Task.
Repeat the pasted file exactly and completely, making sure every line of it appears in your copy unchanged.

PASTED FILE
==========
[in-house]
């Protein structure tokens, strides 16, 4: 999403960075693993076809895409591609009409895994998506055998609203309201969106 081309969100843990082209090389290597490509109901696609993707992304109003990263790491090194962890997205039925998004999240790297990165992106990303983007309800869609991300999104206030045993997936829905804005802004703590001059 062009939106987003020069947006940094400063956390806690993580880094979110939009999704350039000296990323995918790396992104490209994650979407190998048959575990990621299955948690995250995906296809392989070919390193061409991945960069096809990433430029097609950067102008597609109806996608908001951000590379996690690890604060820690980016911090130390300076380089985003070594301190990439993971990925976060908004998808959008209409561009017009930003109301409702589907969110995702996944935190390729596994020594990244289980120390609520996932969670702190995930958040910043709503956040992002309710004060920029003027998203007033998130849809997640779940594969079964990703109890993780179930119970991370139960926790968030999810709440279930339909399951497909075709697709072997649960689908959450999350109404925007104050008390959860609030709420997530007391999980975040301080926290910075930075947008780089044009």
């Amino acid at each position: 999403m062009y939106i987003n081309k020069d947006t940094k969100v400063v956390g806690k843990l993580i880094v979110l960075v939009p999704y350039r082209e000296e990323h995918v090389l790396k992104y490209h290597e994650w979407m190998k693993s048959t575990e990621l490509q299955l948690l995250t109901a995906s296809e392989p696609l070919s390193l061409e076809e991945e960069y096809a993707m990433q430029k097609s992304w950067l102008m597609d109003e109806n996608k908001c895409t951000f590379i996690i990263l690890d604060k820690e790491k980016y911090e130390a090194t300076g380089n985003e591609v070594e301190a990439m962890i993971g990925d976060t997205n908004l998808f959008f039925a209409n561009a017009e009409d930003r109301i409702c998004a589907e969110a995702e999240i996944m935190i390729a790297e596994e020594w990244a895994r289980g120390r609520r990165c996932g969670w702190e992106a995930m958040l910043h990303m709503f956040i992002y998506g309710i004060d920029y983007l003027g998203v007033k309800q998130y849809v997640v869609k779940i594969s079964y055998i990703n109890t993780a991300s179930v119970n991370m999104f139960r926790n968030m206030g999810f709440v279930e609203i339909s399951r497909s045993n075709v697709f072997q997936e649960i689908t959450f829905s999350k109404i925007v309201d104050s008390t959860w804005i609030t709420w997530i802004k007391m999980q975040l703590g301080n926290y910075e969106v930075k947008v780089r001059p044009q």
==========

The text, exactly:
[in-house]
């Protein structure tokens, strides 16, 4: 999403960075693993076809895409591609009409895994998506055998609203309201969106 081309969100843990082209090389290597490509109901696609993707992304109003990263790491090194962890997205039925998004999240790297990165992106990303983007309800869609991300999104206030045993997936829905804005802004703590001059 062009939106987003020069947006940094400063956390806690993580880094979110939009999704350039000296990323995918790396992104490209994650979407190998048959575990990621299955948690995250995906296809392989070919390193061409991945960069096809990433430029097609950067102008597609109806996608908001951000590379996690690890604060820690980016911090130390300076380089985003070594301190990439993971990925976060908004998808959008209409561009017009930003109301409702589907969110995702996944935190390729596994020594990244289980120390609520996932969670702190995930958040910043709503956040992002309710004060920029003027998203007033998130849809997640779940594969079964990703109890993780179930119970991370139960926790968030999810709440279930339909399951497909075709697709072997649960689908959450999350109404925007104050008390959860609030709420997530007391999980975040301080926290910075930075947008780089044009």
């Amino acid at each position: 999403m062009y939106i987003n081309k020069d947006t940094k969100v400063v956390g806690k843990l993580i880094v979110l960075v939009p999704y350039r082209e000296e990323h995918v090389l790396k992104y490209h290597e994650w979407m190998k693993s048959t575990e990621l490509q299955l948690l995250t109901a995906s296809e392989p696609l070919s390193l061409e076809e991945e960069y096809a993707m990433q430029k097609s992304w950067l102008m597609d109003e109806n996608k908001c895409t951000f590379i996690i990263l690890d604060k820690e790491k980016y911090e130390a090194t300076g380089n985003e591609v070594e301190a990439m962890i993971g990925d976060t997205n908004l998808f959008f039925a209409n561009a017009e009409d930003r109301i409702c998004a589907e969110a995702e999240i996944m935190i390729a790297e596994e020594w990244a895994r289980g120390r609520r990165c996932g969670w702190e992106a995930m958040l910043h990303m709503f956040i992002y998506g309710i004060d920029y983007l003027g998203v007033k309800q998130y849809v997640v869609k779940i594969s079964y055998i990703n109890t993780a991300s179930v119970n991370m999104f139960r926790n968030m206030g999810f709440v279930e609203i339909s399951r497909s045993n075709v697709f072997q997936e649960i689908t959450f829905s999350k109404i925007v309201d104050s008390t959860w804005i609030t709420w997530i802004k007391m999980q975040l703590g301080n926290y910075e969106v930075k947008v780089r001059p044009q």